Okinawan Karate history

Sensei Canna offers insight into the real world of self defense!

Moderator: Van Canna

Okinawan Karate history

Postby Van Canna » Thu Jan 15, 2004 5:38 pm

I am about to receive from the Toyama sensei group, The complete GOJ [Government of Japan] video found in bits and pieces on the Okinawa Karate website (Okinawa Prefecture site),featuring all the old masters, and covering the history of karate development on Okinawa.

Should be interesting to discuss.

Something of interest here
Kanbun Sensei did teach women. He taught his daughters how to defend
themselves in a very short time, but there was one woman in particular who
attended for years -- who was a terror to the men
there (to Kanbun Sensei's delight!). Since all the female students faded
into the obscurity expected of women in a male-oriented society, they are
not much spoken of, if at all. Best to just say Kanbun Sensei did not teach
women at all, than face the embarrassment of telling that the women were
sometimes stronger than the men.

Toyama Sensei's own daughter was trained in much the same fashion by her
father, and I have to admit I don't know many men stronger or tougher than
she is! Next time out, I'll introduce her, you'll be "wide-eyed and
surprised"! Sensei easily breaks baseball bats over her arms and legs, etc.
and I have yet to meet a man who can stand up to her kicks.

Breyette sensei
Last edited by Van Canna on Thu Jan 15, 2004 11:32 pm, edited 1 time in total.
User avatar
Van Canna
Posts: 54470
Joined: Thu Mar 11, 1999 6:01 am

Postby SAN-DAI-RYU » Thu Jan 15, 2004 10:21 pm



User avatar
Posts: 541
Joined: Fri Dec 29, 2000 6:01 am

Postby Van Canna » Thu Jan 15, 2004 11:54 pm

Hi Carlos,

It makes me happy also. Your female students are simply awesome as are all your students.

Un abrazo
User avatar
Van Canna
Posts: 54470
Joined: Thu Mar 11, 1999 6:01 am

Postby Dana Sheets » Thu Jan 15, 2004 11:58 pm

It is good news. I'm happy that the skills and hard work of women is being celebrated more often. It's wonderful that this knowledge was captured before it was lost. Are any of Kanbun's daughters still alive?

Did you show compassion today?
User avatar
Dana Sheets
Posts: 2714
Joined: Mon Feb 25, 2002 6:01 am

Postby Van Canna » Fri Jan 16, 2004 6:02 am


Gordi is hoping to get his hands on a copy of the Uechi Family Registry containing the birth and death dates of the Family members up to now, but it's still pending. However, he knows Kanbun had maybe 3 daughters.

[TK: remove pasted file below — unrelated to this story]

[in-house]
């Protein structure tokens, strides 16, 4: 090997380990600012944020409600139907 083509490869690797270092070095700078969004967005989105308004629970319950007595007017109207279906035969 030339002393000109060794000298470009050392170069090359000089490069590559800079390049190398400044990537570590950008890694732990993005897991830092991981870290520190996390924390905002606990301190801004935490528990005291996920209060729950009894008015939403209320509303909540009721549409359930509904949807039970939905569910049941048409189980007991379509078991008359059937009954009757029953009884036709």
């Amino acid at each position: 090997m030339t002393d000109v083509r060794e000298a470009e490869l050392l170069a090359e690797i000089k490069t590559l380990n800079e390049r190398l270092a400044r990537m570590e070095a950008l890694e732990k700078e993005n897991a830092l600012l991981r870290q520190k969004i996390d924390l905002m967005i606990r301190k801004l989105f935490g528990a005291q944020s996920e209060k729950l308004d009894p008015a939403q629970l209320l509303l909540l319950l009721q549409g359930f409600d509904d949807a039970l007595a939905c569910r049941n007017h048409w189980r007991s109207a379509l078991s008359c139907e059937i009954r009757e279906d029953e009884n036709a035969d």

Not sure if they're still alive. If they are, they'd be in their 80's by now.

It's unfortunate that none of the great Wakayama Uechi Women opened dojo. It just wasn't done in polite society back then.
User avatar
Van Canna
Posts: 54470
Joined: Thu Mar 11, 1999 6:01 am

Very true

Postby gmattson » Fri Jan 16, 2004 10:05 am

I highly recommend ready Robert Hunt's "The Art and the Way". He's researched quite a lot of interesting history pertaining to Okinawa that relates to the martial arts. One item I remembered is that Okinawa's treatment of women was much more progressive than Japan's.

However, in the 50s there were no women practicing at Uechi sensei's dojo and Tomoyose believed that women, during their child bearing years, should not practice the same type of karate as men. (I suspect this was a popular belief among the men during this phase of the martial arts.)
"Do or do not. there is no try!"
User avatar
Site Admin
Posts: 6030
Joined: Wed Sep 16, 1998 6:01 am
Location: Mount Dora, Florida

Postby Chip Quimby » Fri Jan 16, 2004 2:33 pm

I’m currently reading Harry Cook’s, A Precise History of Shotokan Karate, which by the way is an incredibly well written book outlining the early history of both Okinawan and Japanese karate.

Ironically, I recently finished a chapter which briefly discusses the training of women in the martial arts. Cook notes that during the 1930’s a number of prominent teachers were actively working with women in their dojos.

There are pictures of the legendary Okinawan master Choki Motobu sensei, teaching self-defense techniques to women wearing gis and kimonos.

He also points out that Funakoshi’s own daughter actively trained in karate as did a number of others.

Best Regards,
Chip Quimby
Posts: 40
Joined: Fri Jun 04, 1999 6:01 am
Location: West Peabody, MA

Chip..thanks for the information

Postby Van Canna » Sun Jan 18, 2004 12:04 am

Here is something very interesting:

A Chinese friend of Breyette sensei, who is a Wu Za Quan and Southern Mantis teacher:
I just received and watched your videos.
Very impressive.....

I think that Okinawan karate has more fluidity and
flexibility as the opposite way what I thought before, about karate.

Speaking of your style, I believe its definitely originated Southern Style
Kungfu. However, I could not find the exact name of style that shares the
concept, form, or techniques.

But, These could be some styles which Uechi-Ryu might be made from;
WuZuQuan: 40%
PeiHoQuan (White crane): 40%
Chow Gar (secret version of praying mantis): 10%
Other Southern fist: 10%
User avatar
Van Canna
Posts: 54470
Joined: Thu Mar 11, 1999 6:01 am

AT the nearing end of WWII, Japanese women were

Postby Halford » Sun Jan 18, 2004 2:35 am

being trained to fight and defend the homeland from the coming American Invasion(which never happened, thanks to the A bombs) and fight to the death. A good video to watch is; KNOW YOUR ENEMY which was produced during the Second World War for training troops and gives some good shots of karate, kendo,etc. being done by Japanese prior to the war. You can see some women in that as well. Women Warriors can be found in nearly all cultures. :D
Posts: 340
Joined: Thu Feb 14, 2002 6:01 am